Having the Raspberry Pi store data in an Excel format can be great for:

  • Storing data that’s going to be analysed by Microsoft tools later (e.g. PowerBI, Excel)
  • Preparing graphs, charts, or pivot tables based on data captured by a Raspberry Pi
  • Formatting data for display

I’ve found Excel to be a useful format for storing data that will be later analysed using Microsoft tools, particularly Excel and PowerBI. This data can be captured from sensors using a Raspberry Pi, stored in an Excel file, and then analysed by these tools on a larger / more powerful computer. If you’re interested in how the Raspberry Pi can collect data, I wrote a separate guide to that here: chipwired.com/collect-data-with-raspberry-pi/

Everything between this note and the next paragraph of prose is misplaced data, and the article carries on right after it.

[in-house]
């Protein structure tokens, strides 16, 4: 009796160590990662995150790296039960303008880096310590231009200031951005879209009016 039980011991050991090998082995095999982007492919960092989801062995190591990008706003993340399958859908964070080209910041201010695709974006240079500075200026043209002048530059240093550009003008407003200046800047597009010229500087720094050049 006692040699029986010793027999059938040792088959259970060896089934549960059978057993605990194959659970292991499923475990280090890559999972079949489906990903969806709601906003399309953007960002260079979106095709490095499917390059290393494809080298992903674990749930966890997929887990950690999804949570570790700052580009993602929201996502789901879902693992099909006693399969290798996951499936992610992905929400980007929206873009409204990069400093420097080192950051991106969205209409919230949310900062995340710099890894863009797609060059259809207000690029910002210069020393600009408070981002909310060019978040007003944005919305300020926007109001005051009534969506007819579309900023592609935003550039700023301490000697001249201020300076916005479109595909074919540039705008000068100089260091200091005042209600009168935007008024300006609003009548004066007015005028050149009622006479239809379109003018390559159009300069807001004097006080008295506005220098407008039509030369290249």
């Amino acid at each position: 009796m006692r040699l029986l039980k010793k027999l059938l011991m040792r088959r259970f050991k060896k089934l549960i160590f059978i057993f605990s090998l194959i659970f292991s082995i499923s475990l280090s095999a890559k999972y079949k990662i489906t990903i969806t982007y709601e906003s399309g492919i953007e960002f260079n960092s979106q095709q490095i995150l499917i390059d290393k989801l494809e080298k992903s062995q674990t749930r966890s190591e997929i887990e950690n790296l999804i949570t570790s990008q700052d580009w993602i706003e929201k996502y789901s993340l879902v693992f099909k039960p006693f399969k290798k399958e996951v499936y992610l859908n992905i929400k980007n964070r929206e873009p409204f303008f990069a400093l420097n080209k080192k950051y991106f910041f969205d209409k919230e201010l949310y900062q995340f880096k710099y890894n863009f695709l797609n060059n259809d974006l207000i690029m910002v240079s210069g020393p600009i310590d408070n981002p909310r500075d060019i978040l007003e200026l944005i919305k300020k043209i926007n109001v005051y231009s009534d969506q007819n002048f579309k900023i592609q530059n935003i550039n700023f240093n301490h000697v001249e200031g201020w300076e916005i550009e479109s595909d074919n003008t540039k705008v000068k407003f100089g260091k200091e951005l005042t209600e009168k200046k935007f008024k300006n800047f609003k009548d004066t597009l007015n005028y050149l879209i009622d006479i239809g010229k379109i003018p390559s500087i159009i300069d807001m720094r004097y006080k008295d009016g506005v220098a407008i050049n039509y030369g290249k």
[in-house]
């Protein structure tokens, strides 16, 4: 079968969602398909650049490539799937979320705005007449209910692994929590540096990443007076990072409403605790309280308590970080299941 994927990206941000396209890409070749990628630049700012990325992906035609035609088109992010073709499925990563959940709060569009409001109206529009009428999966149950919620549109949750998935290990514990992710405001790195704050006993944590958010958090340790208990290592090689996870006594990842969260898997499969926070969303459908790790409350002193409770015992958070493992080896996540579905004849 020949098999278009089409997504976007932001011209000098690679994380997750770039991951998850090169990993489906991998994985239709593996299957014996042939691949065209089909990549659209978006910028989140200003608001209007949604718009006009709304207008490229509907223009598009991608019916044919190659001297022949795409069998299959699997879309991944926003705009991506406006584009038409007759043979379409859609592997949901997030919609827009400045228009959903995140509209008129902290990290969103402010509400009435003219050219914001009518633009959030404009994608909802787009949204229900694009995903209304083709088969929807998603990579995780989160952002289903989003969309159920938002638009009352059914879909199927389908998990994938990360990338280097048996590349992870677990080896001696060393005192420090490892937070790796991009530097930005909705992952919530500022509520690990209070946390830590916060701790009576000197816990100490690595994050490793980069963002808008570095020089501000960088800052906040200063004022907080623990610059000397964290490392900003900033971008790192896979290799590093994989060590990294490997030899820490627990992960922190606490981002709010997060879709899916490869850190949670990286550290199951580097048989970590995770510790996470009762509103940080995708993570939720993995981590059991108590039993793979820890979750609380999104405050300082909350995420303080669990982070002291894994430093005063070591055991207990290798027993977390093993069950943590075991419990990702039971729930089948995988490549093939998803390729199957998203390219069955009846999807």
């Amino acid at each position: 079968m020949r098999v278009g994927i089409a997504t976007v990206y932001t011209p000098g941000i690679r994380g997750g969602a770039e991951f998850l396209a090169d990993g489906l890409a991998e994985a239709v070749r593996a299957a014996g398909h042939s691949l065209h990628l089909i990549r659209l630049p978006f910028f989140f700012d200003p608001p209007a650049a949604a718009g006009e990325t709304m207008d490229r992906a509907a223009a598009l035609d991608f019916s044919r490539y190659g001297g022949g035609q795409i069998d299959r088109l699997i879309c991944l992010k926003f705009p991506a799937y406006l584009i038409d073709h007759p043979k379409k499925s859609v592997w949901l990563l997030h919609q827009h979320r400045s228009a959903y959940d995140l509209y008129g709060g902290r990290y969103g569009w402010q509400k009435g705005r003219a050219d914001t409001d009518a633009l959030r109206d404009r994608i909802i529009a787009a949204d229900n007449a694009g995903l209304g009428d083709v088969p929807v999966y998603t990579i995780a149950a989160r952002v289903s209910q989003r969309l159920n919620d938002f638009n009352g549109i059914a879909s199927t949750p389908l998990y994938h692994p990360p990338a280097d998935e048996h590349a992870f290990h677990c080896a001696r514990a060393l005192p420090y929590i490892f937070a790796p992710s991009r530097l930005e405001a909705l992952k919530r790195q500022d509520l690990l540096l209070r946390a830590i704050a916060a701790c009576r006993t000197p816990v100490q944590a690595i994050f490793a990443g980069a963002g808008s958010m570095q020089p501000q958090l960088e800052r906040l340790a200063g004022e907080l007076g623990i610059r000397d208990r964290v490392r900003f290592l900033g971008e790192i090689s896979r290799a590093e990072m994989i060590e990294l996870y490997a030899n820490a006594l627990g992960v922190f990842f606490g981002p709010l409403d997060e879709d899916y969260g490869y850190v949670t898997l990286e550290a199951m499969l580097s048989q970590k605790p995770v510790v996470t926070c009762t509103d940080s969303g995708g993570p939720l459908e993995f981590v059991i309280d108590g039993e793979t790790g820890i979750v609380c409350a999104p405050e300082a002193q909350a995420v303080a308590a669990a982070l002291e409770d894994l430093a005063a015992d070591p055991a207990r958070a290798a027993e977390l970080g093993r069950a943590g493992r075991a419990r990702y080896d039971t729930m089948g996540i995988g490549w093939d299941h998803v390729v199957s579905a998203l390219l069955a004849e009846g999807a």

To have the Raspberry Pi store data in an Excel file:

  1. Use Python pip to install the openpyxl module
  2. Write an app to collect data
  3. Use openpyxl to write your data to the workbook
  4. Save the file as .xlsx

I wrote a whole guide on the different ways a Raspberry Pi can use .xlsx files (including Python and openpyxl), check it out here for more detail: chipwired.com/r-pi-open-excel-files/

I ran openpyxl on my Raspberry Pi to modify Excel sheets

Some disadvantages of using Excel files for storage are:

  • Microsoft Office doesn’t run natively on Raspberry Pi. This means the full range of Microsoft Excel features will never be available on a Raspberry Pi making it harder to format data and analyse using pivot tables and charts
  • It’s harder to read and write Excel files in other programming languages – if you want to share this data with an app written in a different language (such as OCaml), you might be better off storing in a different language
  • Excel files created by a Raspberry Pi may not work well with other apps, even those that are designed to read Excel files

2. Cloud storage